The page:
• The Modernization of Swine Slaughter Inspection rule includes no requirement or funding to train plant employees on inspection techniques that were previously performed by USDA inspectors and are now their responsibility.
  • Increased line speeds will disproportionately hurt women and people of color.

Key Facts About Swine Workers:

  • Meatpacking workers in hog slaughter plants work in cold, wet, noisy, and slippery conditions making tens of thousands of forceful repetitive motions on each shift.
  • Research shows that the fast pace in pork plants, coupled with the forceful and repetitive nature of most of the jobs, leads to high rates of injuries and health issues.
  • Meatpacking workers are injured at 2.4 times the rate of other industries. These injuries result in lost time or restrictions at three times the rate of other industries and they face illness rates at 17 times the rate of other industries.
  • The current maximum line speed for swine is 1,106 hogs per hour.
  • The United Food and Commercial Workers International Union (UFCW) represents 30,000 workers in the pork slaughter industry
  • UFCW members handle 71 percent of all hogs slaughtered and processed in the United States.


The UFCW is the largest private sector union in the United States, representing 1.3 million professionals and their families in grocery stores, meatpacking, food processing, retail shops and other industries.

Our members help put food on our nation’s tables and serve customers in all 50 states, Canada and Puerto Rico.

Learn more about the UFCW at www.ufcw.org

September 16, 2019

UFCW Announces 2020 Presidential Forums with Focus on Future of Work and Protecting Good Jobs

America’s Largest Private Section Union to Host Forums with Bennet, Biden, Booker, Buttigieg, Harris, Sanders, and Warren in Michigan and Iowa 

WASHINGTON, D.C. – Today, the United Food and Commercial Workers (UFCW) International Union is announcing it will host 2020 presidential candidate forums this fall in Michigan and Iowa. The events will give 2020 presidential candidates the chance to speak to the 1.3 million members of the UFCW – one of the most critical blocs of voters for anyone aiming for the White House – about their vision and plans to address critical issues, such as the 36 million American jobs threatened by automation and companies like Amazon.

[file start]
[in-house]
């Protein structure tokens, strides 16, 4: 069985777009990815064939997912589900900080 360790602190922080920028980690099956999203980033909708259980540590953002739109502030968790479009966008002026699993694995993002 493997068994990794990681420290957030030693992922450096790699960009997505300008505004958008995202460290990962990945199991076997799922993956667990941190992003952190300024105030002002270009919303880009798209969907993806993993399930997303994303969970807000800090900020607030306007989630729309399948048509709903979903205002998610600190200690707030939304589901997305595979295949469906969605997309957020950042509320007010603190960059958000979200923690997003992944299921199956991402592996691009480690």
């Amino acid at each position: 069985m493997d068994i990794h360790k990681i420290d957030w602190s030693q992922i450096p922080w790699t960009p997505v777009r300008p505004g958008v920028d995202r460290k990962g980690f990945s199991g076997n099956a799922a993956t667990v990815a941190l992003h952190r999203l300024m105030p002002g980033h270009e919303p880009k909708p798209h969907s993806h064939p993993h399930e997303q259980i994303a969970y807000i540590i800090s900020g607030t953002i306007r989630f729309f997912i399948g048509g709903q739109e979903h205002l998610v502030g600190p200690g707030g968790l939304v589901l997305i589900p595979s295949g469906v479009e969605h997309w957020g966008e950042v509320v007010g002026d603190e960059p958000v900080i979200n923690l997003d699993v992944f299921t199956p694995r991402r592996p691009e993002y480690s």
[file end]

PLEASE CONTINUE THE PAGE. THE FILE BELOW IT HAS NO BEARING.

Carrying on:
Confirmed presidential candidates include Senator Michael Bennet, Vice President Joe Biden, Senator Cory Booker, Mayor Pete Buttigieg, Senator Kamala Harris, Senator Bernie Sanders, and Senator Elizabeth Warren.

UFCW International President Marc Perrone released the following statement:

“Hard-working Americans deserve an economy that creates good jobs now, and in the years ahead. Every candidate who wants to be President of the United States has a responsibility to share their vision and ideas, and how they will address major threats to the future of work, like automation and the companies that are pushing this vision, like Amazon. Our 1.3 million members and their families will play a major role in the 2020 election, and as we have heard from our members, they want to know exactly where these presidential candidates stand on the issues that matter to them and their families.”

Each of the UFCW 2020 Presidential Candidate Forums will feature three or more presidential candidates who will answer questions from UFCW members in attendance and via video. The forum schedule is as follows:

  • September 29 – Detroit Area, Michigan
  • October 13 – Des Moines Area, Iowa



The UFCW is the largest private sector union in the United States, representing 1.3 million professionals and their families in grocery stores, meatpacking, food processing, retail shops and other industries.

Our members help put food on our nation’s tables and serve customers in all 50 states, Canada and Puerto Rico.

Learn more about the UFCW at www.ufcw.org


September 13, 2019

Under-35 union membership wildly outpacing any other age group

The popularity of labor unions is at the highest it has been in decades. According to a recent Gallup poll, approval of unions is at a 50 year high. And while the overall number of union members remains relatively low compared to what it has been in the past, there’s a significant shift happening that may indicate the tide is turning.

A 2018 study by The Center for Economic Policy and Research found that growth of union membership among workers under the age of 35 is wildly outpacing any other age group, a significant departure from the period between 2000 and 2012. So what is it that is driving this change?